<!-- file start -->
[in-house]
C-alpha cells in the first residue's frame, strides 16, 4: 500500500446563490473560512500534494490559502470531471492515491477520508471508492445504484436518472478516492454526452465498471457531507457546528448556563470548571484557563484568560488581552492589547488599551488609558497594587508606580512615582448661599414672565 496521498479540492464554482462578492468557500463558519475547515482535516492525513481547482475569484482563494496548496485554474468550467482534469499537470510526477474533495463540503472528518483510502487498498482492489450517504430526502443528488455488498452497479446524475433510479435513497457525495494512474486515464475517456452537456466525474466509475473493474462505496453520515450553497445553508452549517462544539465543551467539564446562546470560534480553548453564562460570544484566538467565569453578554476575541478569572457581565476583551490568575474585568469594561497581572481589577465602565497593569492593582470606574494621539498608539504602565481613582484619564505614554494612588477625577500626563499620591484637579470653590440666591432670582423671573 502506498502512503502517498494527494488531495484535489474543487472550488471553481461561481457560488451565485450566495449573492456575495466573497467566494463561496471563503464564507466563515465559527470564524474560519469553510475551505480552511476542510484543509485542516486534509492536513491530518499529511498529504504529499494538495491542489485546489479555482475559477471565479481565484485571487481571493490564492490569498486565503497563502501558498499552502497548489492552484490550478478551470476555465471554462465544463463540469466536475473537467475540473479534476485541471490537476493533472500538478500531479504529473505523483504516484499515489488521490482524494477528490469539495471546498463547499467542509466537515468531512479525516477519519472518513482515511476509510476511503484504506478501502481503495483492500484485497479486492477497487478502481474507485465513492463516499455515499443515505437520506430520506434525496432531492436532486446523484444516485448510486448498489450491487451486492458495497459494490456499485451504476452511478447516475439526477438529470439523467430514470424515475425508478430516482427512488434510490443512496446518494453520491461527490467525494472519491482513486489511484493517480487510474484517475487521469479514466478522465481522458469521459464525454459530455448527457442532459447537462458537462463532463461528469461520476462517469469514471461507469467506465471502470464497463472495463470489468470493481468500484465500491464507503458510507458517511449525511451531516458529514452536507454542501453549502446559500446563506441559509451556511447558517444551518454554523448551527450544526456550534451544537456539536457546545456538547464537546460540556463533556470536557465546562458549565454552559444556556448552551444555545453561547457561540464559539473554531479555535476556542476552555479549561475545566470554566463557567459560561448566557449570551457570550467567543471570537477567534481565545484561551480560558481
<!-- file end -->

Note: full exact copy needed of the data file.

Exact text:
[in-house]
C-alpha cells in the first residue's frame, strides 16, 4: 500500500446563490473560512500534494490559502470531471492515491477520508471508492445504484436518472478516492454526452465498471457531507457546528448556563470548571484557563484568560488581552492589547488599551488609558497594587508606580512615582448661599414672565 496521498479540492464554482462578492468557500463558519475547515482535516492525513481547482475569484482563494496548496485554474468550467482534469499537470510526477474533495463540503472528518483510502487498498482492489450517504430526502443528488455488498452497479446524475433510479435513497457525495494512474486515464475517456452537456466525474466509475473493474462505496453520515450553497445553508452549517462544539465543551467539564446562546470560534480553548453564562460570544484566538467565569453578554476575541478569572457581565476583551490568575474585568469594561497581572481589577465602565497593569492593582470606574494621539498608539504602565481613582484619564505614554494612588477625577500626563499620591484637579470653590440666591432670582423671573 502506498502512503502517498494527494488531495484535489474543487472550488471553481461561481457560488451565485450566495449573492456575495466573497467566494463561496471563503464564507466563515465559527470564524474560519469553510475551505480552511476542510484543509485542516486534509492536513491530518499529511498529504504529499494538495491542489485546489479555482475559477471565479481565484485571487481571493490564492490569498486565503497563502501558498499552502497548489492552484490550478478551470476555465471554462465544463463540469466536475473537467475540473479534476485541471490537476493533472500538478500531479504529473505523483504516484499515489488521490482524494477528490469539495471546498463547499467542509466537515468531512479525516477519519472518513482515511476509510476511503484504506478501502481503495483492500484485497479486492477497487478502481474507485465513492463516499455515499443515505437520506430520506434525496432531492436532486446523484444516485448510486448498489450491487451486492458495497459494490456499485451504476452511478447516475439526477438529470439523467430514470424515475425508478430516482427512488434510490443512496446518494453520491461527490467525494472519491482513486489511484493517480487510474484517475487521469479514466478522465481522458469521459464525454459530455448527457442532459447537462458537462463532463461528469461520476462517469469514471461507469467506465471502470464497463472495463470489468470493481468500484465500491464507503458510507458517511449525511451531516458529514452536507454542501453549502446559500446563506441559509451556511447558517444551518454554523448551527450544526456550534451544537456539536457546545456538547464537546460540556463533556470536557465546562458549565454552559444556556448552551444555545453561547457561540464559539473554531479555535476556542476552555479549561475545566470554566463557567459560561448566557449570551457570550467567543471570537477567534481565545484561551480560558481